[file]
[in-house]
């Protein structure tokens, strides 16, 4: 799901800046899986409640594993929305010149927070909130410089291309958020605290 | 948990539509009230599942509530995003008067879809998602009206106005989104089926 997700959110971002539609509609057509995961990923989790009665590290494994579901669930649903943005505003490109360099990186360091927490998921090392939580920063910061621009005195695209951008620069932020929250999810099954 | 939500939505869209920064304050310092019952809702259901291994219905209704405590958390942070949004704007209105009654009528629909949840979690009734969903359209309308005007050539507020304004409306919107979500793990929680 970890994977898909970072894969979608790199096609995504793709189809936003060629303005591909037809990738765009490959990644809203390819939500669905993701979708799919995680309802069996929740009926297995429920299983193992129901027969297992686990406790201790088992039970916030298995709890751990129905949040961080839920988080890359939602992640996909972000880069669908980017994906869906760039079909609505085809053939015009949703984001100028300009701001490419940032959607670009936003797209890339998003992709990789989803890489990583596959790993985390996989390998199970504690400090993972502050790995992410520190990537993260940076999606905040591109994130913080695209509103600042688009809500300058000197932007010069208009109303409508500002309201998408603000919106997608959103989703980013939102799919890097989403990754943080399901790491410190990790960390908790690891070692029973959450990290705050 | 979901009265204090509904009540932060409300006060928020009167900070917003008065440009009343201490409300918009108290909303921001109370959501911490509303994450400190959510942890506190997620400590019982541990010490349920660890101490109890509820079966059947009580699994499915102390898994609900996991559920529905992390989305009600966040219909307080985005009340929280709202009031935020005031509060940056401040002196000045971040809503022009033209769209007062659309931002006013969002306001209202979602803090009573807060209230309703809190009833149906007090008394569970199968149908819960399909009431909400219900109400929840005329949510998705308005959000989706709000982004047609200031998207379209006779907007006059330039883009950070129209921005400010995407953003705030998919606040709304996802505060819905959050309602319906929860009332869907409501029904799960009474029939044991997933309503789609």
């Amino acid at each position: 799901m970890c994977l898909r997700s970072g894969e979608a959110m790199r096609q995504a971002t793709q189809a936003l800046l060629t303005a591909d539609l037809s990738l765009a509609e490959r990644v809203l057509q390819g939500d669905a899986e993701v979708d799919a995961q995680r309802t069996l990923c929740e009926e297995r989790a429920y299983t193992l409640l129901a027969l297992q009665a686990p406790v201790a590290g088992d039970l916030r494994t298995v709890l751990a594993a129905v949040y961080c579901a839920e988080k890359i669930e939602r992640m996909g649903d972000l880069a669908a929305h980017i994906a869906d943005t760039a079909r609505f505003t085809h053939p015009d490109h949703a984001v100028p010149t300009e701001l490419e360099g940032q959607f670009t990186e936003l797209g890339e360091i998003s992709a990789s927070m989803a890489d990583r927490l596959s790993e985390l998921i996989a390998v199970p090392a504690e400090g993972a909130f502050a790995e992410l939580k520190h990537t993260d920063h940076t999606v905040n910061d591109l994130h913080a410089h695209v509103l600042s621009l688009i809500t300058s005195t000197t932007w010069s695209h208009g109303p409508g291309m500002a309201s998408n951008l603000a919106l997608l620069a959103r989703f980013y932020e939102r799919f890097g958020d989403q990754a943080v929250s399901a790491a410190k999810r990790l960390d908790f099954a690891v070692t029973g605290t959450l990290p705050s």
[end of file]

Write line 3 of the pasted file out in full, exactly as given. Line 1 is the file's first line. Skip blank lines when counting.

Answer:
């Amino acid at each position: 799901m970890c994977l898909r997700s970072g894969e979608a959110m790199r096609q995504a971002t793709q189809a936003l800046l060629t303005a591909d539609l037809s990738l765009a509609e490959r990644v809203l057509q390819g939500d669905a899986e993701v979708d799919a995961q995680r309802t069996l990923c929740e009926e297995r989790a429920y299983t193992l409640l129901a027969l297992q009665a686990p406790v201790a590290g088992d039970l916030r494994t298995v709890l751990a594993a129905v949040y961080c579901a839920e988080k890359i669930e939602r992640m996909g649903d972000l880069a669908a929305h980017i994906a869906d943005t760039a079909r609505f505003t085809h053939p015009d490109h949703a984001v100028p010149t300009e701001l490419e360099g940032q959607f670009t990186e936003l797209g890339e360091i998003s992709a990789s927070m989803a890489d990583r927490l596959s790993e985390l998921i996989a390998v199970p090392a504690e400090g993972a909130f502050a790995e992410l939580k520190h990537t993260d920063h940076t999606v905040n910061d591109l994130h913080a410089h695209v509103l600042s621009l688009i809500t300058s005195t000197t932007w010069s695209h208009g109303p409508g291309m500002a309201s998408n951008l603000a919106l997608l620069a959103r989703f980013y932020e939102r799919f890097g958020d989403q990754a943080v929250s399901a790491a410190k999810r990790l960390d908790f099954a690891v070692t029973g605290t959450l990290p705050s």